A YouTube page featuring female grappling matches that were filmed without the participants’ consent is back up after being removed months ago due to public outcry.
The channel “Girls Grappling” (and the individual who runs it, Keith Egan) earned a reputation particularly among the East Coast jiu-jitsu community for behavior that’s been called “creepy” and “sketchy” by people who have spoken up against them. The general backstory can be found here, but to summarize, Egan (who declined a request for comment when the first article was published) has been confronted multiple times for filming female BJJ athletes without their consent and then uploading the videos to a YouTube page. The filming angles and titles of the videos suggest that although there’s nothing obviously pornographic about them, they’re filmed and uploaded with sexual undertones in mind, likely to appeal to viewers who get turned on by watching women grapple or wrestle.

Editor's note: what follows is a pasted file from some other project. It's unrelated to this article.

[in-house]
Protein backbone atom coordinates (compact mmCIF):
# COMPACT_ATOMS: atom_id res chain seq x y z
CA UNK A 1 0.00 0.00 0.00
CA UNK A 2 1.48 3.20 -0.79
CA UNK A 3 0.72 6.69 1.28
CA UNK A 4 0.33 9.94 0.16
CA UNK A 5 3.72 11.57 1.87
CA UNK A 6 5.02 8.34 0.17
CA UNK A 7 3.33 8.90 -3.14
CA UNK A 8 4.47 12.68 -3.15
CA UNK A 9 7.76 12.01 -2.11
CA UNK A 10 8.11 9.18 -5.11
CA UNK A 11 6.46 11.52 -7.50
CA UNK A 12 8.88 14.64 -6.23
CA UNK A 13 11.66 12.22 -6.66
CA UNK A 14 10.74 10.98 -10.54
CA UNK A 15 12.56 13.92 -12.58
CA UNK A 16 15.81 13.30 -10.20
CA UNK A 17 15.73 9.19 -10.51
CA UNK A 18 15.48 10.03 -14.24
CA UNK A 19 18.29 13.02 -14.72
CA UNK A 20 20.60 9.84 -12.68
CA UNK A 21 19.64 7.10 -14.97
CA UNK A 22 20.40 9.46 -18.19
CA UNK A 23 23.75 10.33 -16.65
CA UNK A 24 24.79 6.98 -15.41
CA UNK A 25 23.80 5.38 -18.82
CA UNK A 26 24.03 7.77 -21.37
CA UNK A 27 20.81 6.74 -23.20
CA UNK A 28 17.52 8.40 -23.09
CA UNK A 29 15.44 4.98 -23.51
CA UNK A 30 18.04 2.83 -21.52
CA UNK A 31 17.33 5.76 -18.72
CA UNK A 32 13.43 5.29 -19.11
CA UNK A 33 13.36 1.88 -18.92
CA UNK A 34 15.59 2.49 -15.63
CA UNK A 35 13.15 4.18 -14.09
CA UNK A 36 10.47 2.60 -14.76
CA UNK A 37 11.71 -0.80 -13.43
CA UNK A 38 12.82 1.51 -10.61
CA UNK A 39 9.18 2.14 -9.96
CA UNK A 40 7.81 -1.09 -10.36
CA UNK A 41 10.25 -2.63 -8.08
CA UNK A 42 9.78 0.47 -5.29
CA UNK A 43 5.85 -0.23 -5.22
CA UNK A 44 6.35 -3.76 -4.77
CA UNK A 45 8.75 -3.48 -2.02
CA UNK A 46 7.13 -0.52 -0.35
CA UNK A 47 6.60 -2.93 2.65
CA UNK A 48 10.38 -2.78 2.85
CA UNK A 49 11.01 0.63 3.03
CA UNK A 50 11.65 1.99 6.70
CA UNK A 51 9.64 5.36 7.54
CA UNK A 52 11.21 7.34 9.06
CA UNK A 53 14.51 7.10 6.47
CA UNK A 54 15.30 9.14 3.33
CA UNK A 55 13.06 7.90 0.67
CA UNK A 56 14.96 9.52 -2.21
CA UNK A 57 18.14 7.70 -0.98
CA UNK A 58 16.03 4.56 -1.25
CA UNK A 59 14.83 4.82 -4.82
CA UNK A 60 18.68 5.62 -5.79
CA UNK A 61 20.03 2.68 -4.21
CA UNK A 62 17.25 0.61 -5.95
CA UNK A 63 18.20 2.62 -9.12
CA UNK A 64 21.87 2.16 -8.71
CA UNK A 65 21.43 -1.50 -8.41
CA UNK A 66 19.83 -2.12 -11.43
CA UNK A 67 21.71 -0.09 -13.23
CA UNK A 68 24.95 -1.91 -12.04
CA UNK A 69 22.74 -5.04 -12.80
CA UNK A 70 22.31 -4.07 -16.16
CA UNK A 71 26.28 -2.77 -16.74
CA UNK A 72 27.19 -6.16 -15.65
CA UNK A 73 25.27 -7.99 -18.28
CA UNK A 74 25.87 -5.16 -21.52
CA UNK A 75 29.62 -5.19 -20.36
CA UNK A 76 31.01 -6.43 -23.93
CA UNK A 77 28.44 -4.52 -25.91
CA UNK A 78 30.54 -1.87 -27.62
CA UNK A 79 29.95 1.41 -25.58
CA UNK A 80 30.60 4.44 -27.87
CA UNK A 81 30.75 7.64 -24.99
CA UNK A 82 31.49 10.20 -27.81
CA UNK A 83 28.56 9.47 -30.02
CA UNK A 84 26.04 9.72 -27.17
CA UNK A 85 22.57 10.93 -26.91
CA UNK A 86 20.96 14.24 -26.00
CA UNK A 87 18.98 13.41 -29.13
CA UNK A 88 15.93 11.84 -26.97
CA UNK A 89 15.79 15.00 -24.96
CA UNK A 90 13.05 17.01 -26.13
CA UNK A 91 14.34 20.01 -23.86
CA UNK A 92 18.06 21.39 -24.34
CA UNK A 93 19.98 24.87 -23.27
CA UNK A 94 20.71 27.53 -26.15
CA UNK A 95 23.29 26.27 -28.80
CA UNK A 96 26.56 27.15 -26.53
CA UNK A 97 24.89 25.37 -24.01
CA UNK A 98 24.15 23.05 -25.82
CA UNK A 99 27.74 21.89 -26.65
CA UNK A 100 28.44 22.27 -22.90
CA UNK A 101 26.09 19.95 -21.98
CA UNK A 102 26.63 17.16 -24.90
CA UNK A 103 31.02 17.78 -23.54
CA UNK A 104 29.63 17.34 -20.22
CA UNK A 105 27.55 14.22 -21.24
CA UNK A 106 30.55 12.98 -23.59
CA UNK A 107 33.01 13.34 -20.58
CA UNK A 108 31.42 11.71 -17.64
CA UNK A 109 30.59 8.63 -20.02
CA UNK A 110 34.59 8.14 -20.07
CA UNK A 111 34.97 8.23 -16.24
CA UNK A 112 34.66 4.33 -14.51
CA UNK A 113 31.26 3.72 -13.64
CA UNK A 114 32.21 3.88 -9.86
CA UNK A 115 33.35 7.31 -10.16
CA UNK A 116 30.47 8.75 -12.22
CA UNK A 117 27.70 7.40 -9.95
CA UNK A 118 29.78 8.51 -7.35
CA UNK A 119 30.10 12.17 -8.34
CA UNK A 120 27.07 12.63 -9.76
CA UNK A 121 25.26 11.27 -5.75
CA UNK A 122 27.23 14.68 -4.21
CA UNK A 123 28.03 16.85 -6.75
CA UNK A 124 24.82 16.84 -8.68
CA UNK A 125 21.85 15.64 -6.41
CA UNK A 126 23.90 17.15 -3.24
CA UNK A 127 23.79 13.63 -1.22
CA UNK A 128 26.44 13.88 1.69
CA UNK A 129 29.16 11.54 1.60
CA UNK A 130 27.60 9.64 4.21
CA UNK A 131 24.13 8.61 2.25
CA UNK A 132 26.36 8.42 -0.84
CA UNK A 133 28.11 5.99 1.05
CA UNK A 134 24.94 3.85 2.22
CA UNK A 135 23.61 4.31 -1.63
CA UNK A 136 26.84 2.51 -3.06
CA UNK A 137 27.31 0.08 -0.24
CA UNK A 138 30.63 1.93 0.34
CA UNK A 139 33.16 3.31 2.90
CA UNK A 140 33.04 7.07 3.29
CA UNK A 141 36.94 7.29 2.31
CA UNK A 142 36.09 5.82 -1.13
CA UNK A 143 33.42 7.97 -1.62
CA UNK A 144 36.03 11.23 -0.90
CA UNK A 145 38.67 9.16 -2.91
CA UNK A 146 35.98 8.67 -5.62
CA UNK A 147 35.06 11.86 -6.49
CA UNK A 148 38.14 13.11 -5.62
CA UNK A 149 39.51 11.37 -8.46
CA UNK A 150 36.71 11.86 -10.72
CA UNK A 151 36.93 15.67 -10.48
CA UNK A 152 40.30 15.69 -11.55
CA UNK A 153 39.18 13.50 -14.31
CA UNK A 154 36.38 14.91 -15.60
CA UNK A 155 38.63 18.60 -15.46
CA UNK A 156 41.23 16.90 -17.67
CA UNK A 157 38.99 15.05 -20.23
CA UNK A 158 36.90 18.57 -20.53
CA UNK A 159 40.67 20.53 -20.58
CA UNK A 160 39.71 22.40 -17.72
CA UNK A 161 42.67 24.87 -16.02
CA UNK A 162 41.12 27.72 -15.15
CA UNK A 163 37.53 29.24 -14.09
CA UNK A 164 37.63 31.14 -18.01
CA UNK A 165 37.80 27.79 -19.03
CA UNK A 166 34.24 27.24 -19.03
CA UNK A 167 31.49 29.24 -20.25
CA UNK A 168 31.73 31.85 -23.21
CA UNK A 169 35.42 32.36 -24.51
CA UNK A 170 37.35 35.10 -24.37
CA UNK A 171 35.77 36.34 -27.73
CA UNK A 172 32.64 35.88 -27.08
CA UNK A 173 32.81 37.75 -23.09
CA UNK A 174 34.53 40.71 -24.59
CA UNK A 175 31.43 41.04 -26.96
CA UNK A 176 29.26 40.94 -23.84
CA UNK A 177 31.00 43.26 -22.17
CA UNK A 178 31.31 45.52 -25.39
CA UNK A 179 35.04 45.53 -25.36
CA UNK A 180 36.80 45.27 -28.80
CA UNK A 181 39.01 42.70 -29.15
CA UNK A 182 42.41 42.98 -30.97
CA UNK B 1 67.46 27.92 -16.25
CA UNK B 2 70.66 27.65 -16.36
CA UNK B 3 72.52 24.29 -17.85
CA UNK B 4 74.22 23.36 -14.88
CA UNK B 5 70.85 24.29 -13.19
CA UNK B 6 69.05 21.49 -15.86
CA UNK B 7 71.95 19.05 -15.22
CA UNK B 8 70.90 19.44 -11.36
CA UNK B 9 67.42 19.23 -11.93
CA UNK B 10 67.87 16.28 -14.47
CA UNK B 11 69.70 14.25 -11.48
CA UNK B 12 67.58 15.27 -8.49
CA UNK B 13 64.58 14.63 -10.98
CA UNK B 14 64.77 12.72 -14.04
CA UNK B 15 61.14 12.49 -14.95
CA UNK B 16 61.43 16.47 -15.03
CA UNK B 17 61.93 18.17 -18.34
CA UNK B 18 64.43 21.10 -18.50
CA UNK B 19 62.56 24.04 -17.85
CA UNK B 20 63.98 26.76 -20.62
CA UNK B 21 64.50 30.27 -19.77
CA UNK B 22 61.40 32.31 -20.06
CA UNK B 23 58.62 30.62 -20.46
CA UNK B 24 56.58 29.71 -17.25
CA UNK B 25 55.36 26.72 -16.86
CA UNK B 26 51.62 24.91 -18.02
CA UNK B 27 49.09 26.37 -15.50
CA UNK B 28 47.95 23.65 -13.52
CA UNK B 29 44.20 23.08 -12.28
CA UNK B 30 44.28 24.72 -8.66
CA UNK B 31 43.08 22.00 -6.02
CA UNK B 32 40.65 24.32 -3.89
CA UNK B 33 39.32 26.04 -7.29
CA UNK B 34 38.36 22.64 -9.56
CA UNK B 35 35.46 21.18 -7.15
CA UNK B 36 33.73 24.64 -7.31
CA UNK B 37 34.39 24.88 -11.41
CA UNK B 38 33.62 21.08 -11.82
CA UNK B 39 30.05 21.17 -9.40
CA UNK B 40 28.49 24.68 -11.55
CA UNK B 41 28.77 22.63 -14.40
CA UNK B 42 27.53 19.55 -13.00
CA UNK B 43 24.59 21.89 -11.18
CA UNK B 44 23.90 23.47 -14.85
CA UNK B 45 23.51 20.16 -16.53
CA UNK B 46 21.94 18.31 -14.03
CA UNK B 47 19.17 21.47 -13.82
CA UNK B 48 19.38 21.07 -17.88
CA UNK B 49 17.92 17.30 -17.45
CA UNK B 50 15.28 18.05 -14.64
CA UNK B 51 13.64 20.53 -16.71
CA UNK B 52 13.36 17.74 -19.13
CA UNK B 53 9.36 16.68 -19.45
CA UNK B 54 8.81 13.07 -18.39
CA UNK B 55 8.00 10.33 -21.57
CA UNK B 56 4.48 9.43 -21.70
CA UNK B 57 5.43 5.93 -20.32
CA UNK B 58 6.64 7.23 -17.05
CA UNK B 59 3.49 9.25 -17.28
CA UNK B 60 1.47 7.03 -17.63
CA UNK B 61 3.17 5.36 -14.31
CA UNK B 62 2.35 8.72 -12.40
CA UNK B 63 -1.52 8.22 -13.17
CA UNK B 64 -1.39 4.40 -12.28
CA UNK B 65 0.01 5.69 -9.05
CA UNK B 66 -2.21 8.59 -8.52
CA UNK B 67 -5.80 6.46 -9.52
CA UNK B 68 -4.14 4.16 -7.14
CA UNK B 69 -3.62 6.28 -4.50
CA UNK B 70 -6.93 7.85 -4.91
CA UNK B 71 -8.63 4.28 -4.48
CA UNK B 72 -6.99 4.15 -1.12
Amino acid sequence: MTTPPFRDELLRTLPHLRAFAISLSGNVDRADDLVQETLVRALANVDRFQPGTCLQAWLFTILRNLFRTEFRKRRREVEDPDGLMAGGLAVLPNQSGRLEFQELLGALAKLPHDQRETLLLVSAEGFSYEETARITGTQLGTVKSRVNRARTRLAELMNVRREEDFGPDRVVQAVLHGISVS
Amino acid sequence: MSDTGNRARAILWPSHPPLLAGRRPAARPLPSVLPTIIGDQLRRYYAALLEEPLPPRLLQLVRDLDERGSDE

Although many of the original videos have been removed, screenshots from when the channel was first put up are consistent with popular themes in the grappling fetish community, including women “beating” or dominating men, and suggestive filming angles used in video thumbnails.
Recent videos on the page seem to have returned to the channel’s practice of using specific keywords (rather than athlete names) to target individuals who are either familiar with the channel’s questionable content or are searching for videos that would feature women in close-contact sports like “MMA” or “wrestling” (even though the videos clearly feature a jiu-jitsu match). At this time, it appears that the Facebook page and website for the videos have not been put back up.
Legally speaking, there isn’t a lot that can be done about the videos aside from the featured athletes filmed without consent requesting that their clips be taken down — the videos were taken in public, which removes the “reasonable expectation of privacy” factor. However, private event staff are within their rights to remove people from their tournaments if they’re causing trouble or making people uncomfortable. If you witness or are subjected to suspicious behavior at a tournament, or if you see someone notorious for suspicious behavior in attendance, alert the event staff so that they can properly handle the situation.